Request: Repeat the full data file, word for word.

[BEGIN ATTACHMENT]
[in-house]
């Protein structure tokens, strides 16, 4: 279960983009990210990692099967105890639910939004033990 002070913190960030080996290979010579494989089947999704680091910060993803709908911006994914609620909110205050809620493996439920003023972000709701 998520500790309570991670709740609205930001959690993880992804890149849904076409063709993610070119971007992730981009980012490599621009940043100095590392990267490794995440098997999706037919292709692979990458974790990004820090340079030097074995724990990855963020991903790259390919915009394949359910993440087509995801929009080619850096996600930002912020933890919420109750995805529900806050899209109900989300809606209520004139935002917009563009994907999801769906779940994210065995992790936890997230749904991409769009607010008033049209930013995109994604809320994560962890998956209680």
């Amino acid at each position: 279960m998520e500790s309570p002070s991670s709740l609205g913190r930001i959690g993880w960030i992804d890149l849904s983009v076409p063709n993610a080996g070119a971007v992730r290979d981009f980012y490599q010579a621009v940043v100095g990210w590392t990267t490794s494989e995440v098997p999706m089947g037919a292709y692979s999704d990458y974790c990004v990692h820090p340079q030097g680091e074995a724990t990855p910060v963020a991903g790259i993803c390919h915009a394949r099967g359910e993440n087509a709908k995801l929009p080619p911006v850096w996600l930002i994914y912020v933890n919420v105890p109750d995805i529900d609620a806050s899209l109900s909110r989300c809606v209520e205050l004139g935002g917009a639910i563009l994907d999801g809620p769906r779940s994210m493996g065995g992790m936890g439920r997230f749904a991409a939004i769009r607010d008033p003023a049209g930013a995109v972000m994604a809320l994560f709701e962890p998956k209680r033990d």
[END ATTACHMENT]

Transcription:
[in-house]
């Protein structure tokens, strides 16, 4: 279960983009990210990692099967105890639910939004033990 002070913190960030080996290979010579494989089947999704680091910060993803709908911006994914609620909110205050809620493996439920003023972000709701 998520500790309570991670709740609205930001959690993880992804890149849904076409063709993610070119971007992730981009980012490599621009940043100095590392990267490794995440098997999706037919292709692979990458974790990004820090340079030097074995724990990855963020991903790259390919915009394949359910993440087509995801929009080619850096996600930002912020933890919420109750995805529900806050899209109900989300809606209520004139935002917009563009994907999801769906779940994210065995992790936890997230749904991409769009607010008033049209930013995109994604809320994560962890998956209680």
């Amino acid at each position: 279960m998520e500790s309570p002070s991670s709740l609205g913190r930001i959690g993880w960030i992804d890149l849904s983009v076409p063709n993610a080996g070119a971007v992730r290979d981009f980012y490599q010579a621009v940043v100095g990210w590392t990267t490794s494989e995440v098997p999706m089947g037919a292709y692979s999704d990458y974790c990004v990692h820090p340079q030097g680091e074995a724990t990855p910060v963020a991903g790259i993803c390919h915009a394949r099967g359910e993440n087509a709908k995801l929009p080619p911006v850096w996600l930002i994914y912020v933890n919420v105890p109750d995805i529900d609620a806050s899209l109900s909110r989300c809606v209520e205050l004139g935002g917009a639910i563009l994907d999801g809620p769906r779940s994210m493996g065995g992790m936890g439920r997230f749904a991409a939004i769009r607010d008033p003023a049209g930013a995109v972000m994604a809320l994560f709701e962890p998956k209680r033990d």